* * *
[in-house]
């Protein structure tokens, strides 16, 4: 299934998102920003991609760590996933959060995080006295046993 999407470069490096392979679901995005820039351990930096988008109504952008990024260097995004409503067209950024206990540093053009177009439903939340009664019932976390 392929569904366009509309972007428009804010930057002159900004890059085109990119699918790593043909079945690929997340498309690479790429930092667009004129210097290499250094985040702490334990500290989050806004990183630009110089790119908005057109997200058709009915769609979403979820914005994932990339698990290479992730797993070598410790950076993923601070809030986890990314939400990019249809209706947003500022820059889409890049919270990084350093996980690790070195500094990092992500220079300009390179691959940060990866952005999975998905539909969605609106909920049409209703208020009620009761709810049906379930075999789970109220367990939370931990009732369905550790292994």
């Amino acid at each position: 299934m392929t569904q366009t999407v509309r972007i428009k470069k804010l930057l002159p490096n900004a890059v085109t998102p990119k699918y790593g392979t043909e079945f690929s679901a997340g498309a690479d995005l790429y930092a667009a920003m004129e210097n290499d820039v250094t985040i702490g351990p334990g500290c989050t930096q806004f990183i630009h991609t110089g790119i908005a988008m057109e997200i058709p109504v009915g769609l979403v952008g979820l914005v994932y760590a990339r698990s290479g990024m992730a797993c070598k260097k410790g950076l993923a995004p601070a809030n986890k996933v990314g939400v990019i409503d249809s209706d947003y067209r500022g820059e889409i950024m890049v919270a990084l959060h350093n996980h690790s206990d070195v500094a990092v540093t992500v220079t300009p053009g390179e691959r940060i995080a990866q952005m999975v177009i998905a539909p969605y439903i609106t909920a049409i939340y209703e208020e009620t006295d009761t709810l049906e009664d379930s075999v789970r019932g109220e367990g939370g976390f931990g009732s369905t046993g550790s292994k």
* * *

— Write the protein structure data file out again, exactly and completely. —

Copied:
[in-house]
């Protein structure tokens, strides 16, 4: 299934998102920003991609760590996933959060995080006295046993 999407470069490096392979679901995005820039351990930096988008109504952008990024260097995004409503067209950024206990540093053009177009439903939340009664019932976390 392929569904366009509309972007428009804010930057002159900004890059085109990119699918790593043909079945690929997340498309690479790429930092667009004129210097290499250094985040702490334990500290989050806004990183630009110089790119908005057109997200058709009915769609979403979820914005994932990339698990290479992730797993070598410790950076993923601070809030986890990314939400990019249809209706947003500022820059889409890049919270990084350093996980690790070195500094990092992500220079300009390179691959940060990866952005999975998905539909969605609106909920049409209703208020009620009761709810049906379930075999789970109220367990939370931990009732369905550790292994």
């Amino acid at each position: 299934m392929t569904q366009t999407v509309r972007i428009k470069k804010l930057l002159p490096n900004a890059v085109t998102p990119k699918y790593g392979t043909e079945f690929s679901a997340g498309a690479d995005l790429y930092a667009a920003m004129e210097n290499d820039v250094t985040i702490g351990p334990g500290c989050t930096q806004f990183i630009h991609t110089g790119i908005a988008m057109e997200i058709p109504v009915g769609l979403v952008g979820l914005v994932y760590a990339r698990s290479g990024m992730a797993c070598k260097k410790g950076l993923a995004p601070a809030n986890k996933v990314g939400v990019i409503d249809s209706d947003y067209r500022g820059e889409i950024m890049v919270a990084l959060h350093n996980h690790s206990d070195v500094a990092v540093t992500v220079t300009p053009g390179e691959r940060i995080a990866q952005m999975v177009i998905a539909p969605y439903i609106t909920a049409i939340y209703e208020e009620t006295d009761t709810l049906e009664d379930s075999v789970r019932g109220e367990g939370g976390f931990g009732s369905t046993g550790s292994k």